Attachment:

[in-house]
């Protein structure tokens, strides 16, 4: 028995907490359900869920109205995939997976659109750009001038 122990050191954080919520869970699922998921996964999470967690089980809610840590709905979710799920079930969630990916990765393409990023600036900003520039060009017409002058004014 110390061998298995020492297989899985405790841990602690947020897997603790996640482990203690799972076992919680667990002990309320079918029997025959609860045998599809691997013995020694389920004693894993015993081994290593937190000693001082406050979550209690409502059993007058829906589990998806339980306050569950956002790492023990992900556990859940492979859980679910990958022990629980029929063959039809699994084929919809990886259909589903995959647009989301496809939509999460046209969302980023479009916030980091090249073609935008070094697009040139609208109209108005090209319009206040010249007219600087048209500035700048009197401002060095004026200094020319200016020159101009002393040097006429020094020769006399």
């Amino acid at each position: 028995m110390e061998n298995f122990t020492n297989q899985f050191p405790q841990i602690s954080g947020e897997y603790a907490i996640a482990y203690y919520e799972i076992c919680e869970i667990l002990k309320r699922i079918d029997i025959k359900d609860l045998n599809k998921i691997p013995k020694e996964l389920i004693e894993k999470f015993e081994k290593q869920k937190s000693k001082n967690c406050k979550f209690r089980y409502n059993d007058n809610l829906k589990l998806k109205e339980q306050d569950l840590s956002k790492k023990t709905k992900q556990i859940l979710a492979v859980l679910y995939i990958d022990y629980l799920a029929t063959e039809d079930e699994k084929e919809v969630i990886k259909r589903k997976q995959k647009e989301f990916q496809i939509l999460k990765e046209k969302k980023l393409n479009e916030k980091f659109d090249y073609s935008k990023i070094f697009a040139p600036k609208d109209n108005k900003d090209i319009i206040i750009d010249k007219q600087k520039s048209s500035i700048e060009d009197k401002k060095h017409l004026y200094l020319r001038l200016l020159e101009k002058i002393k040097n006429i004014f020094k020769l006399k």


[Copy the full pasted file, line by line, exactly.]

[in-house]
């Protein structure tokens, strides 16, 4: 028995907490359900869920109205995939997976659109750009001038 122990050191954080919520869970699922998921996964999470967690089980809610840590709905979710799920079930969630990916990765393409990023600036900003520039060009017409002058004014 110390061998298995020492297989899985405790841990602690947020897997603790996640482990203690799972076992919680667990002990309320079918029997025959609860045998599809691997013995020694389920004693894993015993081994290593937190000693001082406050979550209690409502059993007058829906589990998806339980306050569950956002790492023990992900556990859940492979859980679910990958022990629980029929063959039809699994084929919809990886259909589903995959647009989301496809939509999460046209969302980023479009916030980091090249073609935008070094697009040139609208109209108005090209319009206040010249007219600087048209500035700048009197401002060095004026200094020319200016020159101009002393040097006429020094020769006399």
């Amino acid at each position: 028995m110390e061998n298995f122990t020492n297989q899985f050191p405790q841990i602690s954080g947020e897997y603790a907490i996640a482990y203690y919520e799972i076992c919680e869970i667990l002990k309320r699922i079918d029997i025959k359900d609860l045998n599809k998921i691997p013995k020694e996964l389920i004693e894993k999470f015993e081994k290593q869920k937190s000693k001082n967690c406050k979550f209690r089980y409502n059993d007058n809610l829906k589990l998806k109205e339980q306050d569950l840590s956002k790492k023990t709905k992900q556990i859940l979710a492979v859980l679910y995939i990958d022990y629980l799920a029929t063959e039809d079930e699994k084929e919809v969630i990886k259909r589903k997976q995959k647009e989301f990916q496809i939509l999460k990765e046209k969302k980023l393409n479009e916030k980091f659109d090249y073609s935008k990023i070094f697009a040139p600036k609208d109209n108005k900003d090209i319009i206040i750009d010249k007219q600087k520039s048209s500035i700048e060009d009197k401002k060095h017409l004026y200094l020319r001038l200016l020159e101009k002058i002393k040097n006429i004014f020094k020769l006399k």